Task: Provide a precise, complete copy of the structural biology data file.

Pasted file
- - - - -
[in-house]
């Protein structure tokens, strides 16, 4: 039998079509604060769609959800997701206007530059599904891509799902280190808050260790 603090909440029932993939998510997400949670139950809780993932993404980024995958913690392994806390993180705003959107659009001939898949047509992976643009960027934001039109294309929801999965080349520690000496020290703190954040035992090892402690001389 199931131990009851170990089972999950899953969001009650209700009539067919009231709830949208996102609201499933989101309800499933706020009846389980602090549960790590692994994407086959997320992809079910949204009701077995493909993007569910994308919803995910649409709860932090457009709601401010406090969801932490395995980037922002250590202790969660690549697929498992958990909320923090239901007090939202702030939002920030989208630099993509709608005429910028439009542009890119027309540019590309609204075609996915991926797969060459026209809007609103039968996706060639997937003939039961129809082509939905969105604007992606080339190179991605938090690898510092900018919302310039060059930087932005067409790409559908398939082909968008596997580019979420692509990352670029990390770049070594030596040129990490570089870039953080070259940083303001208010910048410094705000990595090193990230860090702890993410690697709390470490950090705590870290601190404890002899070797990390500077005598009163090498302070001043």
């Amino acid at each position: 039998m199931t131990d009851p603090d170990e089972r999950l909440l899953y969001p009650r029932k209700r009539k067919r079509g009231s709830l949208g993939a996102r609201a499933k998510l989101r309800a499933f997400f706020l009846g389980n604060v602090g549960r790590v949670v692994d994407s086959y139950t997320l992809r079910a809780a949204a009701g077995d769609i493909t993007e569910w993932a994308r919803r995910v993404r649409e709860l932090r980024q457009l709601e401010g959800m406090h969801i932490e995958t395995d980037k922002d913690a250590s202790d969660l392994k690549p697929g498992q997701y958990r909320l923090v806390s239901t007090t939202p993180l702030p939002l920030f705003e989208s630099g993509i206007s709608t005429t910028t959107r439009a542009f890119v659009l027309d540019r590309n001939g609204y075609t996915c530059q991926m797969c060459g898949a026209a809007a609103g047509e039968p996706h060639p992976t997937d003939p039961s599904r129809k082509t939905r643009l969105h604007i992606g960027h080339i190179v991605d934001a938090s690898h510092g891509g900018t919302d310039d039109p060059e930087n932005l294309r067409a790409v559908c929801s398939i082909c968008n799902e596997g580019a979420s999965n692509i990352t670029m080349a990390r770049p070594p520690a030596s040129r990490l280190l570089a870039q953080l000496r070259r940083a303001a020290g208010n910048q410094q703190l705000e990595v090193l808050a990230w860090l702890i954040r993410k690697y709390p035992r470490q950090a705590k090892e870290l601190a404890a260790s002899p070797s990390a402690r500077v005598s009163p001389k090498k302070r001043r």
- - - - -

[in-house]
């Protein structure tokens, strides 16, 4: 039998079509604060769609959800997701206007530059599904891509799902280190808050260790 603090909440029932993939998510997400949670139950809780993932993404980024995958913690392994806390993180705003959107659009001939898949047509992976643009960027934001039109294309929801999965080349520690000496020290703190954040035992090892402690001389 199931131990009851170990089972999950899953969001009650209700009539067919009231709830949208996102609201499933989101309800499933706020009846389980602090549960790590692994994407086959997320992809079910949204009701077995493909993007569910994308919803995910649409709860932090457009709601401010406090969801932490395995980037922002250590202790969660690549697929498992958990909320923090239901007090939202702030939002920030989208630099993509709608005429910028439009542009890119027309540019590309609204075609996915991926797969060459026209809007609103039968996706060639997937003939039961129809082509939905969105604007992606080339190179991605938090690898510092900018919302310039060059930087932005067409790409559908398939082909968008596997580019979420692509990352670029990390770049070594030596040129990490570089870039953080070259940083303001208010910048410094705000990595090193990230860090702890993410690697709390470490950090705590870290601190404890002899070797990390500077005598009163090498302070001043």
């Amino acid at each position: 039998m199931t131990d009851p603090d170990e089972r999950l909440l899953y969001p009650r029932k209700r009539k067919r079509g009231s709830l949208g993939a996102r609201a499933k998510l989101r309800a499933f997400f706020l009846g389980n604060v602090g549960r790590v949670v692994d994407s086959y139950t997320l992809r079910a809780a949204a009701g077995d769609i493909t993007e569910w993932a994308r919803r995910v993404r649409e709860l932090r980024q457009l709601e401010g959800m406090h969801i932490e995958t395995d980037k922002d913690a250590s202790d969660l392994k690549p697929g498992q997701y958990r909320l923090v806390s239901t007090t939202p993180l702030p939002l920030f705003e989208s630099g993509i206007s709608t005429t910028t959107r439009a542009f890119v659009l027309d540019r590309n001939g609204y075609t996915c530059q991926m797969c060459g898949a026209a809007a609103g047509e039968p996706h060639p992976t997937d003939p039961s599904r129809k082509t939905r643009l969105h604007i992606g960027h080339i190179v991605d934001a938090s690898h510092g891509g900018t919302d310039d039109p060059e930087n932005l294309r067409a790409v559908c929801s398939i082909c968008n799902e596997g580019a979420s999965n692509i990352t670029m080349a990390r770049p070594p520690a030596s040129r990490l280190l570089a870039q953080l000496r070259r940083a303001a020290g208010n910048q410094q703190l705000e990595v090193l808050a990230w860090l702890i954040r993410k690697y709390p035992r470490q950090a705590k090892e870290l601190a404890a260790s002899p070797s990390a402690r500077v005598s009163p001389k090498k302070r001043r």